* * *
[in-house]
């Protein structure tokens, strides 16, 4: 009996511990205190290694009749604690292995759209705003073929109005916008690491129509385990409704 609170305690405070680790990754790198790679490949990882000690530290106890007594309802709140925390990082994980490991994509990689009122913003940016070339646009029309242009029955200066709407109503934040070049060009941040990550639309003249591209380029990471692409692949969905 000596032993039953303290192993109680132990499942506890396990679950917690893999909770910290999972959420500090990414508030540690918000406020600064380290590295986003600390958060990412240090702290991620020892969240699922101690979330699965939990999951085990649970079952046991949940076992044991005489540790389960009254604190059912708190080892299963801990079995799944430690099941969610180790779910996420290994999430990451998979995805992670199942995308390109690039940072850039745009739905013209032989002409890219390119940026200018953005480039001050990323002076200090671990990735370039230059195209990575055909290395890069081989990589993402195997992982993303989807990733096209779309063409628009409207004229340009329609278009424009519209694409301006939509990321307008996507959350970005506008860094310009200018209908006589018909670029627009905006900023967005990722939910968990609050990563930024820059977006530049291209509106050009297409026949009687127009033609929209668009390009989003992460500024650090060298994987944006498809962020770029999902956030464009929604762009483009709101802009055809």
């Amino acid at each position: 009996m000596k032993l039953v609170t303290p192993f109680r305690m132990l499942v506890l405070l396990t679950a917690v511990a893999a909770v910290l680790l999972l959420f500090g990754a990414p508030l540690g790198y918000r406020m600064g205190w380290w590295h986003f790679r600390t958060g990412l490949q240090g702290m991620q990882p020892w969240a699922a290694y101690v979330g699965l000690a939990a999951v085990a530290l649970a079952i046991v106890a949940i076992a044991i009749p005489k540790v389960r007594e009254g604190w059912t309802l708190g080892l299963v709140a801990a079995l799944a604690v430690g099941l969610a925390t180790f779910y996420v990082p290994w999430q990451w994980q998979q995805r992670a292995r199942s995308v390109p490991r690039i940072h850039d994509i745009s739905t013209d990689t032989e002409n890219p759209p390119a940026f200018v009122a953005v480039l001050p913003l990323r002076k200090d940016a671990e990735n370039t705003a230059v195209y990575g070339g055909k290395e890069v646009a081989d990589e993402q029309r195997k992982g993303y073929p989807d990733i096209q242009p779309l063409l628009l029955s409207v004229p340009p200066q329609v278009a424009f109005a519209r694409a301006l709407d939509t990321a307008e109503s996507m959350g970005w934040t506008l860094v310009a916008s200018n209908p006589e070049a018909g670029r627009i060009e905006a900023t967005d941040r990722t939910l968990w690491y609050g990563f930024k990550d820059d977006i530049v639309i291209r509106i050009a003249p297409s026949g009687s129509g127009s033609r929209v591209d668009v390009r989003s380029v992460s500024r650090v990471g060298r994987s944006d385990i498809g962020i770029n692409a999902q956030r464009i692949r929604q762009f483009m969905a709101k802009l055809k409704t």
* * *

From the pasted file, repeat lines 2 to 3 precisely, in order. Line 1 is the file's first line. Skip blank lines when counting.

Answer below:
């Protein structure tokens, strides 16, 4: 009996511990205190290694009749604690292995759209705003073929109005916008690491129509385990409704 609170305690405070680790990754790198790679490949990882000690530290106890007594309802709140925390990082994980490991994509990689009122913003940016070339646009029309242009029955200066709407109503934040070049060009941040990550639309003249591209380029990471692409692949969905 000596032993039953303290192993109680132990499942506890396990679950917690893999909770910290999972959420500090990414508030540690918000406020600064380290590295986003600390958060990412240090702290991620020892969240699922101690979330699965939990999951085990649970079952046991949940076992044991005489540790389960009254604190059912708190080892299963801990079995799944430690099941969610180790779910996420290994999430990451998979995805992670199942995308390109690039940072850039745009739905013209032989002409890219390119940026200018953005480039001050990323002076200090671990990735370039230059195209990575055909290395890069081989990589993402195997992982993303989807990733096209779309063409628009409207004229340009329609278009424009519209694409301006939509990321307008996507959350970005506008860094310009200018209908006589018909670029627009905006900023967005990722939910968990609050990563930024820059977006530049291209509106050009297409026949009687127009033609929209668009390009989003992460500024650090060298994987944006498809962020770029999902956030464009929604762009483009709101802009055809």
């Amino acid at each position: 009996m000596k032993l039953v609170t303290p192993f109680r305690m132990l499942v506890l405070l396990t679950a917690v511990a893999a909770v910290l680790l999972l959420f500090g990754a990414p508030l540690g790198y918000r406020m600064g205190w380290w590295h986003f790679r600390t958060g990412l490949q240090g702290m991620q990882p020892w969240a699922a290694y101690v979330g699965l000690a939990a999951v085990a530290l649970a079952i046991v106890a949940i076992a044991i009749p005489k540790v389960r007594e009254g604190w059912t309802l708190g080892l299963v709140a801990a079995l799944a604690v430690g099941l969610a925390t180790f779910y996420v990082p290994w999430q990451w994980q998979q995805r992670a292995r199942s995308v390109p490991r690039i940072h850039d994509i745009s739905t013209d990689t032989e002409n890219p759209p390119a940026f200018v009122a953005v480039l001050p913003l990323r002076k200090d940016a671990e990735n370039t705003a230059v195209y990575g070339g055909k290395e890069v646009a081989d990589e993402q029309r195997k992982g993303y073929p989807d990733i096209q242009p779309l063409l628009l029955s409207v004229p340009p200066q329609v278009a424009f109005a519209r694409a301006l709407d939509t990321a307008e109503s996507m959350g970005w934040t506008l860094v310009a916008s200018n209908p006589e070049a018909g670029r627009i060009e905006a900023t967005d941040r990722t939910l968990w690491y609050g990563f930024k990550d820059d977006i530049v639309i291209r509106i050009a003249p297409s026949g009687s129509g127009s033609r929209v591209d668009v390009r989003s380029v992460s500024r650090v990471g060298r994987s944006d385990i498809g962020i770029n692409a999902q956030r464009i692949r929604q762009f483009m969905a709101k802009l055809k409704t």